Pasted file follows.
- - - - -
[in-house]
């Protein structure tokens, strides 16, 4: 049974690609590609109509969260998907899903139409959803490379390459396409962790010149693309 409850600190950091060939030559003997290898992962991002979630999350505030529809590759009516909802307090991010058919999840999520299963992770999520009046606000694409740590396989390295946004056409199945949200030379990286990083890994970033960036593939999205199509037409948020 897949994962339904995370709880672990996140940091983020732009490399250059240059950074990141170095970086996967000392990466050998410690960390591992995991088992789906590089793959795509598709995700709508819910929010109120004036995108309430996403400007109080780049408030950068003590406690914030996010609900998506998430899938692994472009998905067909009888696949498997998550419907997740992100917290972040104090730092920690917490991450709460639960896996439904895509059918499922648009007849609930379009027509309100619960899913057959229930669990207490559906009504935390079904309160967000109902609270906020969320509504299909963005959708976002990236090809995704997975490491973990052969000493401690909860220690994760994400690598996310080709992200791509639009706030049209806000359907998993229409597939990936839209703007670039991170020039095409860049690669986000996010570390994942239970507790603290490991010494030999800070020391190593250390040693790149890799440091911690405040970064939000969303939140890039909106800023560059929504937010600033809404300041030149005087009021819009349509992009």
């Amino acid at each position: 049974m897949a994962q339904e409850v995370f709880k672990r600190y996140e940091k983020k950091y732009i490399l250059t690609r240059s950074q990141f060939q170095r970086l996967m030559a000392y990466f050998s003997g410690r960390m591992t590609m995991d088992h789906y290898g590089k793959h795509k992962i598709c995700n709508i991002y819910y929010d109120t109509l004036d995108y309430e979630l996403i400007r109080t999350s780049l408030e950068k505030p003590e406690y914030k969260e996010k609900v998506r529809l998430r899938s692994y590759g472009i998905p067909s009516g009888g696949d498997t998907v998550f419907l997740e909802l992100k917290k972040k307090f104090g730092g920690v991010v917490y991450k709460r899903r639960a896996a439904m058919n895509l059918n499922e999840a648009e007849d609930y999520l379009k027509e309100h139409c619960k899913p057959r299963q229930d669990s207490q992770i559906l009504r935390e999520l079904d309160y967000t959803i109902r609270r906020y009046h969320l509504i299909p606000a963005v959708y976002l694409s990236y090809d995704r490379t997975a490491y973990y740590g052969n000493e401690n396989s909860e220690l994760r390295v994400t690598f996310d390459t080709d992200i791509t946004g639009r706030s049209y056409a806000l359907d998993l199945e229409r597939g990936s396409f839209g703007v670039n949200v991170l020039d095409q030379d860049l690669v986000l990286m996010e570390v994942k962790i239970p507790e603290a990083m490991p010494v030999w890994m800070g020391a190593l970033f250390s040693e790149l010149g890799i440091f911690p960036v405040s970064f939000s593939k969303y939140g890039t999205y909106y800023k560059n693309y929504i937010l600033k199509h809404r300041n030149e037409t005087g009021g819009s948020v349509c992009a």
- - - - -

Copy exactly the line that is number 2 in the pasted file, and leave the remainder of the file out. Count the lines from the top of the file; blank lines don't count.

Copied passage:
């Protein structure tokens, strides 16, 4: 049974690609590609109509969260998907899903139409959803490379390459396409962790010149693309 409850600190950091060939030559003997290898992962991002979630999350505030529809590759009516909802307090991010058919999840999520299963992770999520009046606000694409740590396989390295946004056409199945949200030379990286990083890994970033960036593939999205199509037409948020 897949994962339904995370709880672990996140940091983020732009490399250059240059950074990141170095970086996967000392990466050998410690960390591992995991088992789906590089793959795509598709995700709508819910929010109120004036995108309430996403400007109080780049408030950068003590406690914030996010609900998506998430899938692994472009998905067909009888696949498997998550419907997740992100917290972040104090730092920690917490991450709460639960896996439904895509059918499922648009007849609930379009027509309100619960899913057959229930669990207490559906009504935390079904309160967000109902609270906020969320509504299909963005959708976002990236090809995704997975490491973990052969000493401690909860220690994760994400690598996310080709992200791509639009706030049209806000359907998993229409597939990936839209703007670039991170020039095409860049690669986000996010570390994942239970507790603290490991010494030999800070020391190593250390040693790149890799440091911690405040970064939000969303939140890039909106800023560059929504937010600033809404300041030149005087009021819009349509992009």